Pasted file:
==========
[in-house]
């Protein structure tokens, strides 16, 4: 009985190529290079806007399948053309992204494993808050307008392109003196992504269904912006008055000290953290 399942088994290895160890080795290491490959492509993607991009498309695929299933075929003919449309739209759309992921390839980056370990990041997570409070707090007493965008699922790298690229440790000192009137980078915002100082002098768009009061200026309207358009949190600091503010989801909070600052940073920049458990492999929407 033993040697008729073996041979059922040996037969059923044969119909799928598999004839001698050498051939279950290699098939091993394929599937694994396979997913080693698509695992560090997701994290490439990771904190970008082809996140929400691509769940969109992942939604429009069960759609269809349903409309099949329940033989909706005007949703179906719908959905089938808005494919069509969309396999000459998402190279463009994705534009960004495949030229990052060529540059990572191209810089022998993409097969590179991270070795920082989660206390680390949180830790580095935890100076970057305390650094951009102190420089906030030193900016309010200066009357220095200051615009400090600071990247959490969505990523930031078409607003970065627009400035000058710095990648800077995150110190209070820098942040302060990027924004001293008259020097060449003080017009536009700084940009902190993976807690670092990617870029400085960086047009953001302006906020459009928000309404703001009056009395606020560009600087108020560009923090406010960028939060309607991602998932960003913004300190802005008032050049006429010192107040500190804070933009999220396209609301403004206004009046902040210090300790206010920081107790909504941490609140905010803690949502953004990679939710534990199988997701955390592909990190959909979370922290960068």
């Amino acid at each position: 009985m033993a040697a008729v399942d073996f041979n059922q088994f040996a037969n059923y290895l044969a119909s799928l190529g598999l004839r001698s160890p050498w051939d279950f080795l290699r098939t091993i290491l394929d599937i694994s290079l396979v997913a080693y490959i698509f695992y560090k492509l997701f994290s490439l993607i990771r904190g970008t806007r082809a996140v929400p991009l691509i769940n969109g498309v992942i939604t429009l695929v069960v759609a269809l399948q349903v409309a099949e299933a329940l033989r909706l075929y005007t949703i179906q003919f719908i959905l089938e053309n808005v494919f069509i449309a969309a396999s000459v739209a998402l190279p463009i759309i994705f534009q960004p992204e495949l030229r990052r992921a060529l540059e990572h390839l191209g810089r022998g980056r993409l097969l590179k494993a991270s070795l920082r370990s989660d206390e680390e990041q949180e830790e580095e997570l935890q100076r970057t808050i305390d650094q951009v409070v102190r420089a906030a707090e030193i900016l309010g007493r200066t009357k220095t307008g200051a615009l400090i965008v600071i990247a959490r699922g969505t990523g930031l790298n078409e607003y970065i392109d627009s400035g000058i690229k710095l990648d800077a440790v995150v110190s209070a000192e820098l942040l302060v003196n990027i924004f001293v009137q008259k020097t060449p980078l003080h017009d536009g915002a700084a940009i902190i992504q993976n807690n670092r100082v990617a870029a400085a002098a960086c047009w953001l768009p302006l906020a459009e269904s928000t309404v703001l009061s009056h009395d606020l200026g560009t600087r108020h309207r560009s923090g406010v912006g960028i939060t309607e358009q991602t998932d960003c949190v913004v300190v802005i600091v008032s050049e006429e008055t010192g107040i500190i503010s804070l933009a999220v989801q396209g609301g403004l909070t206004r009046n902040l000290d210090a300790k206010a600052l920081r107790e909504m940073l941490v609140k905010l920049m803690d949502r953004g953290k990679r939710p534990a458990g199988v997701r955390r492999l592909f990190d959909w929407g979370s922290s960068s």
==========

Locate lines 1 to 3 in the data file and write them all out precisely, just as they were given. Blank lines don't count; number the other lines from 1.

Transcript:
[in-house]
């Protein structure tokens, strides 16, 4: 009985190529290079806007399948053309992204494993808050307008392109003196992504269904912006008055000290953290 399942088994290895160890080795290491490959492509993607991009498309695929299933075929003919449309739209759309992921390839980056370990990041997570409070707090007493965008699922790298690229440790000192009137980078915002100082002098768009009061200026309207358009949190600091503010989801909070600052940073920049458990492999929407 033993040697008729073996041979059922040996037969059923044969119909799928598999004839001698050498051939279950290699098939091993394929599937694994396979997913080693698509695992560090997701994290490439990771904190970008082809996140929400691509769940969109992942939604429009069960759609269809349903409309099949329940033989909706005007949703179906719908959905089938808005494919069509969309396999000459998402190279463009994705534009960004495949030229990052060529540059990572191209810089022998993409097969590179991270070795920082989660206390680390949180830790580095935890100076970057305390650094951009102190420089906030030193900016309010200066009357220095200051615009400090600071990247959490969505990523930031078409607003970065627009400035000058710095990648800077995150110190209070820098942040302060990027924004001293008259020097060449003080017009536009700084940009902190993976807690670092990617870029400085960086047009953001302006906020459009928000309404703001009056009395606020560009600087108020560009923090406010960028939060309607991602998932960003913004300190802005008032050049006429010192107040500190804070933009999220396209609301403004206004009046902040210090300790206010920081107790909504941490609140905010803690949502953004990679939710534990199988997701955390592909990190959909979370922290960068």
């Amino acid at each position: 009985m033993a040697a008729v399942d073996f041979n059922q088994f040996a037969n059923y290895l044969a119909s799928l190529g598999l004839r001698s160890p050498w051939d279950f080795l290699r098939t091993i290491l394929d599937i694994s290079l396979v997913a080693y490959i698509f695992y560090k492509l997701f994290s490439l993607i990771r904190g970008t806007r082809a996140v929400p991009l691509i769940n969109g498309v992942i939604t429009l695929v069960v759609a269809l399948q349903v409309a099949e299933a329940l033989r909706l075929y005007t949703i179906q003919f719908i959905l089938e053309n808005v494919f069509i449309a969309a396999s000459v739209a998402l190279p463009i759309i994705f534009q960004p992204e495949l030229r990052r992921a060529l540059e990572h390839l191209g810089r022998g980056r993409l097969l590179k494993a991270s070795l920082r370990s989660d206390e680390e990041q949180e830790e580095e997570l935890q100076r970057t808050i305390d650094q951009v409070v102190r420089a906030a707090e030193i900016l309010g007493r200066t009357k220095t307008g200051a615009l400090i965008v600071i990247a959490r699922g969505t990523g930031l790298n078409e607003y970065i392109d627009s400035g000058i690229k710095l990648d800077a440790v995150v110190s209070a000192e820098l942040l302060v003196n990027i924004f001293v009137q008259k020097t060449p980078l003080h017009d536009g915002a700084a940009i902190i992504q993976n807690n670092r100082v990617a870029a400085a002098a960086c047009w953001l768009p302006l906020a459009e269904s928000t309404v703001l009061s009056h009395d606020l200026g560009t600087r108020h309207r560009s923090g406010v912006g960028i939060t309607e358009q991602t998932d960003c949190v913004v300190v802005i600091v008032s050049e006429e008055t010192g107040i500190i503010s804070l933009a999220v989801q396209g609301g403004l909070t206004r009046n902040l000290d210090a300790k206010a600052l920081r107790e909504m940073l941490v609140k905010l920049m803690d949502r953004g953290k990679r939710p534990a458990g199988v997701r955390r492999l592909f990190d959909w929407g979370s922290s960068s």